Who's Who

Joshua (Yehoshua) was born Hoshea ben Nun from the tribe of Efraim. He was Moses's faithful disciple for 40 years. He was one of the 12 spies sent by Moses to scout out the Land of Israel in preparation for its conquest. He was Moses' successor and led the people in conquering the Land. During a battle in Givon on 3 Tammuz 1273 bce, Joshua commanded the sun to stay in the sky until the battle was won. Joshua was second in the chain of transmitting the Oral Torah from Moses to the 70 Elders.


A Word from the Director

Rabbi Shmuel M. Butman

Gimmel Tammuz. The date itself, while ingrained in the minds of Lubavitcher Chasidim around the globe, has significance for all Jews and, indeed the entire world population.

Although we have not seen the Rebbe with our physical eyes since Gimmel Tammuz 19 years ago, his presence in the lives of his hundreds of thousands of Chasidim and millions of admirers is evident. And the Rebbe's involvement in the thousands of institutions he established, and the dozens of institutions set up since Gimmel Tammuz, is palpable.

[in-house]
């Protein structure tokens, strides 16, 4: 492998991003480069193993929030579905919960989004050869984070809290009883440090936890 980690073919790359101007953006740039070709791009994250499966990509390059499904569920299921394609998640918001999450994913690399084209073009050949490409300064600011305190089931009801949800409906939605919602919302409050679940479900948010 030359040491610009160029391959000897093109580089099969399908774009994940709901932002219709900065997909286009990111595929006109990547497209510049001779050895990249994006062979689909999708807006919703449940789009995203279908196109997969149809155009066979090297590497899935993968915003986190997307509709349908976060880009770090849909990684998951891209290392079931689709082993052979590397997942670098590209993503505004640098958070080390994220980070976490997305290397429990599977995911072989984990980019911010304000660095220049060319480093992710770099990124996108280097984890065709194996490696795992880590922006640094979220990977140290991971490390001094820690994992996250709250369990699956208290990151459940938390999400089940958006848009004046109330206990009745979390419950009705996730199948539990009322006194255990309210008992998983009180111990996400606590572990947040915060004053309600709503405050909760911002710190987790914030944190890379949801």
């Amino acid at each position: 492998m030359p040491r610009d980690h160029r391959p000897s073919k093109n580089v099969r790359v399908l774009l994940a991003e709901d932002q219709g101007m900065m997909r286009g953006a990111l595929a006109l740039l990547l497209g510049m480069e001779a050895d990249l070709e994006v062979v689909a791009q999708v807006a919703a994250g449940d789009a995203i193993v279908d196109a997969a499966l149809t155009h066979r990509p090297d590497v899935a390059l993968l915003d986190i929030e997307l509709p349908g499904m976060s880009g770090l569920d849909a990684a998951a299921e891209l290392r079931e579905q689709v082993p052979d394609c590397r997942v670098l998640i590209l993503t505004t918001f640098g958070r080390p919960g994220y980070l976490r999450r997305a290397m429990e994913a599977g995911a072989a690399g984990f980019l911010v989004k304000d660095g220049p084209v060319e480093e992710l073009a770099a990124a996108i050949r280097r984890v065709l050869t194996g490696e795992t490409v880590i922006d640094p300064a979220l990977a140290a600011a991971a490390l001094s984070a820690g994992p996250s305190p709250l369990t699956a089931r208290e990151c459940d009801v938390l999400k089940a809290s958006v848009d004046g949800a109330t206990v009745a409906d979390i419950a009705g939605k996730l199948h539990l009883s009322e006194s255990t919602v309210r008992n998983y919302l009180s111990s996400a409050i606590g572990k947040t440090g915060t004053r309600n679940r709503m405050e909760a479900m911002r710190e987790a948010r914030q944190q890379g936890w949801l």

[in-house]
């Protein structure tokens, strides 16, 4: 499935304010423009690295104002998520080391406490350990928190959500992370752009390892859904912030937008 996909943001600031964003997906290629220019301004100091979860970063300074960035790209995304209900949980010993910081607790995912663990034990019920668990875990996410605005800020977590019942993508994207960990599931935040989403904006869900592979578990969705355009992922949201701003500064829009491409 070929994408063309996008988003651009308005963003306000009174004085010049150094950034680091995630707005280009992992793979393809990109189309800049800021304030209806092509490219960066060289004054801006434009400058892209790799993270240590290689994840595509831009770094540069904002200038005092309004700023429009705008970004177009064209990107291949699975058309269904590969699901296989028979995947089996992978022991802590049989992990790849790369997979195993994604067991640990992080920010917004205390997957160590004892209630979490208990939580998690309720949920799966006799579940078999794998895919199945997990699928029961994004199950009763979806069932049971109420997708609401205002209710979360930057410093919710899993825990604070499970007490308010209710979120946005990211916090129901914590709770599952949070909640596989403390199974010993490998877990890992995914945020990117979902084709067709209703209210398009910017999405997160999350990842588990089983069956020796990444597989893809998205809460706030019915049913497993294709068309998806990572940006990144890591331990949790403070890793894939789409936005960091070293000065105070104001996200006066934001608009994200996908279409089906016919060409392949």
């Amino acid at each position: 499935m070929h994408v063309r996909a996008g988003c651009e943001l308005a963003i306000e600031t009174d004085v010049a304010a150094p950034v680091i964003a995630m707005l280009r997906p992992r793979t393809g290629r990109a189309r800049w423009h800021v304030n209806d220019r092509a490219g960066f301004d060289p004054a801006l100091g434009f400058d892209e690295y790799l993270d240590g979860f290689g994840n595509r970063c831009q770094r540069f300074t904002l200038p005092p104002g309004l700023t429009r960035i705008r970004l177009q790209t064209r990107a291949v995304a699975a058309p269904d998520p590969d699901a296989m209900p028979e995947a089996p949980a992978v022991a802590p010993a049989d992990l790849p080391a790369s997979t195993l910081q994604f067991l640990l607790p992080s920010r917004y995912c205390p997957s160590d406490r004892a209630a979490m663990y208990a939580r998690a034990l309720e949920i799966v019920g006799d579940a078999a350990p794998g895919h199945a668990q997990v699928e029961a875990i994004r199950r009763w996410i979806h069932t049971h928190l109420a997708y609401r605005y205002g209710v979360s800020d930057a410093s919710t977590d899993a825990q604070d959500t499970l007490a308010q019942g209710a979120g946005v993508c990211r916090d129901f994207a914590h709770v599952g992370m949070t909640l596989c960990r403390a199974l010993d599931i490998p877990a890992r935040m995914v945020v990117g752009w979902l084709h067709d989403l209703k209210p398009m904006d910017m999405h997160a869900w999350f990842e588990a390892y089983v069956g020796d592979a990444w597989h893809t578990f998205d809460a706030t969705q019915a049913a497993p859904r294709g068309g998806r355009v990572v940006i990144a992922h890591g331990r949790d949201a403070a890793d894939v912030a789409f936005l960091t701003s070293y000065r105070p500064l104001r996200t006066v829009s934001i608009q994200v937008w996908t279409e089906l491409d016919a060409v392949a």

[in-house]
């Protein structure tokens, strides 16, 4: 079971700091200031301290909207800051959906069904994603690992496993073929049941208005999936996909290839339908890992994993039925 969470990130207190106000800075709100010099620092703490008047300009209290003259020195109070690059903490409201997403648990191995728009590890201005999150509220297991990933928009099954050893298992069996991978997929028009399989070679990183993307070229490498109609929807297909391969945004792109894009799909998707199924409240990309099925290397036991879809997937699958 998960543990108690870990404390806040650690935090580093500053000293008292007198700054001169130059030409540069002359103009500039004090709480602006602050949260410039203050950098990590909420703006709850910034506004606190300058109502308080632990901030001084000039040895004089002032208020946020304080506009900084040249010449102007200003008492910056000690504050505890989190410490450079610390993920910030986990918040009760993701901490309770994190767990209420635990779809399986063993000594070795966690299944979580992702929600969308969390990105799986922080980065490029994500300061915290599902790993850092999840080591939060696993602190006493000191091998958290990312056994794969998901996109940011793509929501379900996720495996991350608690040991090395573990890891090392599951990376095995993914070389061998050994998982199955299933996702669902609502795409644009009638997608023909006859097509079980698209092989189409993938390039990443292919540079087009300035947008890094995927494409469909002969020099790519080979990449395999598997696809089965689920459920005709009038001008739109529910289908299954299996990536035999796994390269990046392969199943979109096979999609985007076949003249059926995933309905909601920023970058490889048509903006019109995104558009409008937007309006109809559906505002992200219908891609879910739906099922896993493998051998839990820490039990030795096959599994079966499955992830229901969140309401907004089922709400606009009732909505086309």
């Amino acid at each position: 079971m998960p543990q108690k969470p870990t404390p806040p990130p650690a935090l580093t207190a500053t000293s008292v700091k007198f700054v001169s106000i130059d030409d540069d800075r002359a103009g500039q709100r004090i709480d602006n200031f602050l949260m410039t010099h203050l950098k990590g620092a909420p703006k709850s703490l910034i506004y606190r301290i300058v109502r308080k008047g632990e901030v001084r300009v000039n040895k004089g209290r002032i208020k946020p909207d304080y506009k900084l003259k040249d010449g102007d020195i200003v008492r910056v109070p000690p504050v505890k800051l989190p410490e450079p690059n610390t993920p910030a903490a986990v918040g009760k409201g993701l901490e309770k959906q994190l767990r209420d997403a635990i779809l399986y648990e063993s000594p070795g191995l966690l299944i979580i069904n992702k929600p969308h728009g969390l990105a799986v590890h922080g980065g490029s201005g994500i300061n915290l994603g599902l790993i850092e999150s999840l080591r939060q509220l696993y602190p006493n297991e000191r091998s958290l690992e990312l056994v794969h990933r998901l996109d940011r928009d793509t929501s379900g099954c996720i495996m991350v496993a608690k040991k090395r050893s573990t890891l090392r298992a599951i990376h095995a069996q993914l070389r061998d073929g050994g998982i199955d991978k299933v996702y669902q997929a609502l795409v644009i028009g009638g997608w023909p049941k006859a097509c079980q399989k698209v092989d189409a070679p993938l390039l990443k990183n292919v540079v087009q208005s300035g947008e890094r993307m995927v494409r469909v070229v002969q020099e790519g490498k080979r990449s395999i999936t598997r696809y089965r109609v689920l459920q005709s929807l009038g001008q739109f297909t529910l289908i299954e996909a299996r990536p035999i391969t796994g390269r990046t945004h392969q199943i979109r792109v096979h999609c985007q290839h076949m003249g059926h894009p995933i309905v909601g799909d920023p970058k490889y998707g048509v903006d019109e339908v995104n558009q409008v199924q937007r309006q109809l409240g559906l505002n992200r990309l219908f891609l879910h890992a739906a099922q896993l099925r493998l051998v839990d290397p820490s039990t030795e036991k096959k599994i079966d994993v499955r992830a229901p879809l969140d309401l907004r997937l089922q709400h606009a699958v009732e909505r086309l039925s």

Gimmel Tammuz is the third day in the Hebrew month of Tammuz.

The number three has much significance in Jewish teachings. Our Sages teach that the world stands on three pillars: Torah study, prayer, and acts of kindness. In addition, they teach that the Tzadik is the foundation of the entire world.

What has been the thrust of the Rebbe, the foundation of the world, in his decades of leadership? As is well-known to our readers, since the Rebbe's acceptance of the mantle of leadership he stated clearly the purpose of our generation, the seventh generation, is to bring the Redemption.

In hundreds of public addresses, the Rebbe elucidated how we can accomplish this in a three-fold campaign: through Torah study, prayer, and acts of kindness.

Our Torah study should be increased in all areas of Jewish knowledge in general, Chasidic philosophy in particular, and specifically those matters found everywhere in Jewish teachings that deal with Moshiach and the Redemption.